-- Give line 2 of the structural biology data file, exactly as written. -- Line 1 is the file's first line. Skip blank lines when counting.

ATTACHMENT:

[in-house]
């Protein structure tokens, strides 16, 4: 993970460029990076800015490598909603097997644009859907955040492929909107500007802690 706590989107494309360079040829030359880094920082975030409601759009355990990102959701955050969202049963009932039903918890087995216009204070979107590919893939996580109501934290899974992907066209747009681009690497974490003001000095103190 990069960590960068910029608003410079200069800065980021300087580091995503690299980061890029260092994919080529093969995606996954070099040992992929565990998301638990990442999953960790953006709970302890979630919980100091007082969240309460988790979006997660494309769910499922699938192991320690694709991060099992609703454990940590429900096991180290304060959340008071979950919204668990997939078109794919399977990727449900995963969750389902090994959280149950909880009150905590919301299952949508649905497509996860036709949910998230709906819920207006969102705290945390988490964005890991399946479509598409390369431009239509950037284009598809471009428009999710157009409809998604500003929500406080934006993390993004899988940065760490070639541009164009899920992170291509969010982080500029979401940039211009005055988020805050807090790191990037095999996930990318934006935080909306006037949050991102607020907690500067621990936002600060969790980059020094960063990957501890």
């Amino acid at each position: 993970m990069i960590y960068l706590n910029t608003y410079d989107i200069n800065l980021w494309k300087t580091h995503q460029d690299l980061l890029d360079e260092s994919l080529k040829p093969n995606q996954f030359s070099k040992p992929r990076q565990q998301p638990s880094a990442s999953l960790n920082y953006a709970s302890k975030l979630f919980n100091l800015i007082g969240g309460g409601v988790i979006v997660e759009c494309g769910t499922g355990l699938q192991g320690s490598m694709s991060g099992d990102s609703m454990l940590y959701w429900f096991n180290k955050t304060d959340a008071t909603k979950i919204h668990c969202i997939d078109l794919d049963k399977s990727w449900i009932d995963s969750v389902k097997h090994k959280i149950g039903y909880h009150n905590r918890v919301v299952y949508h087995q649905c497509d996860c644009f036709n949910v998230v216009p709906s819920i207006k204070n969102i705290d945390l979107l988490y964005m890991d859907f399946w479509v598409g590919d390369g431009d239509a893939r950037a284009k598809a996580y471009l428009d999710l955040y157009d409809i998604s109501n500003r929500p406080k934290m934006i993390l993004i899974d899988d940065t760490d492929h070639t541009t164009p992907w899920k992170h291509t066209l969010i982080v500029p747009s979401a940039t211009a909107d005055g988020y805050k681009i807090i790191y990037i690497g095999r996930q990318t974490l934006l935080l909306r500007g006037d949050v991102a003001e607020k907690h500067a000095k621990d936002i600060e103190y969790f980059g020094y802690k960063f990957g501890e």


């Protein structure tokens, strides 16, 4: 993970460029990076800015490598909603097997644009859907955040492929909107500007802690 706590989107494309360079040829030359880094920082975030409601759009355990990102959701955050969202049963009932039903918890087995216009204070979107590919893939996580109501934290899974992907066209747009681009690497974490003001000095103190 990069960590960068910029608003410079200069800065980021300087580091995503690299980061890029260092994919080529093969995606996954070099040992992929565990998301638990990442999953960790953006709970302890979630919980100091007082969240309460988790979006997660494309769910499922699938192991320690694709991060099992609703454990940590429900096991180290304060959340008071979950919204668990997939078109794919399977990727449900995963969750389902090994959280149950909880009150905590919301299952949508649905497509996860036709949910998230709906819920207006969102705290945390988490964005890991399946479509598409390369431009239509950037284009598809471009428009999710157009409809998604500003929500406080934006993390993004899988940065760490070639541009164009899920992170291509969010982080500029979401940039211009005055988020805050807090790191990037095999996930990318934006935080909306006037949050991102607020907690500067621990936002600060969790980059020094960063990957501890």